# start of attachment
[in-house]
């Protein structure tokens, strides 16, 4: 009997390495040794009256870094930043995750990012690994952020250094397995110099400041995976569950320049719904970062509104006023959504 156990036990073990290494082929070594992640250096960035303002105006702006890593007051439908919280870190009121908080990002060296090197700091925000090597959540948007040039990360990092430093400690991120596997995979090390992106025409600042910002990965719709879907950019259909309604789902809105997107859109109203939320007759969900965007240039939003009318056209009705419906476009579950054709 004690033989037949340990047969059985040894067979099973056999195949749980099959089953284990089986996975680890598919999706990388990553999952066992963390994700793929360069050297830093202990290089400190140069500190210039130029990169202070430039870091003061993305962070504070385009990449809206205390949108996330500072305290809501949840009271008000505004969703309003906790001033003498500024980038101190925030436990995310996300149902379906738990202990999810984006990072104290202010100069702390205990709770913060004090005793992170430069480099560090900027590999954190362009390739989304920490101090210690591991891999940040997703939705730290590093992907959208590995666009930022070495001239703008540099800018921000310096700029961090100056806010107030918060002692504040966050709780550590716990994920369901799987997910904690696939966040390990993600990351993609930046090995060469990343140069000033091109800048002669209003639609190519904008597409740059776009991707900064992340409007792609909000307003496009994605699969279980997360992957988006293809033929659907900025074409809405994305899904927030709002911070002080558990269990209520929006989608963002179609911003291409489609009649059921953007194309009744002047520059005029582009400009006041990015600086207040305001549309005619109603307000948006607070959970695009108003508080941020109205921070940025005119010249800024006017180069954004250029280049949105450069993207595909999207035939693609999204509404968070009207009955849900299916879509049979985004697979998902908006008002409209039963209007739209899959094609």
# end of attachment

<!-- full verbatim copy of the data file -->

[in-house]
């Protein structure tokens, strides 16, 4: 009997390495040794009256870094930043995750990012690994952020250094397995110099400041995976569950320049719904970062509104006023959504 156990036990073990290494082929070594992640250096960035303002105006702006890593007051439908919280870190009121908080990002060296090197700091925000090597959540948007040039990360990092430093400690991120596997995979090390992106025409600042910002990965719709879907950019259909309604789902809105997107859109109203939320007759969900965007240039939003009318056209009705419906476009579950054709 004690033989037949340990047969059985040894067979099973056999195949749980099959089953284990089986996975680890598919999706990388990553999952066992963390994700793929360069050297830093202990290089400190140069500190210039130029990169202070430039870091003061993305962070504070385009990449809206205390949108996330500072305290809501949840009271008000505004969703309003906790001033003498500024980038101190925030436990995310996300149902379906738990202990999810984006990072104290202010100069702390205990709770913060004090005793992170430069480099560090900027590999954190362009390739989304920490101090210690591991891999940040997703939705730290590093992907959208590995666009930022070495001239703008540099800018921000310096700029961090100056806010107030918060002692504040966050709780550590716990994920369901799987997910904690696939966040390990993600990351993609930046090995060469990343140069000033091109800048002669209003639609190519904008597409740059776009991707900064992340409007792609909000307003496009994605699969279980997360992957988006293809033929659907900025074409809405994305899904927030709002911070002080558990269990209520929006989608963002179609911003291409489609009649059921953007194309009744002047520059005029582009400009006041990015600086207040305001549309005619109603307000948006607070959970695009108003508080941020109205921070940025005119010249800024006017180069954004250029280049949105450069993207595909999207035939693609999204509404968070009207009955849900299916879509049979985004697979998902908006008002409209039963209007739209899959094609």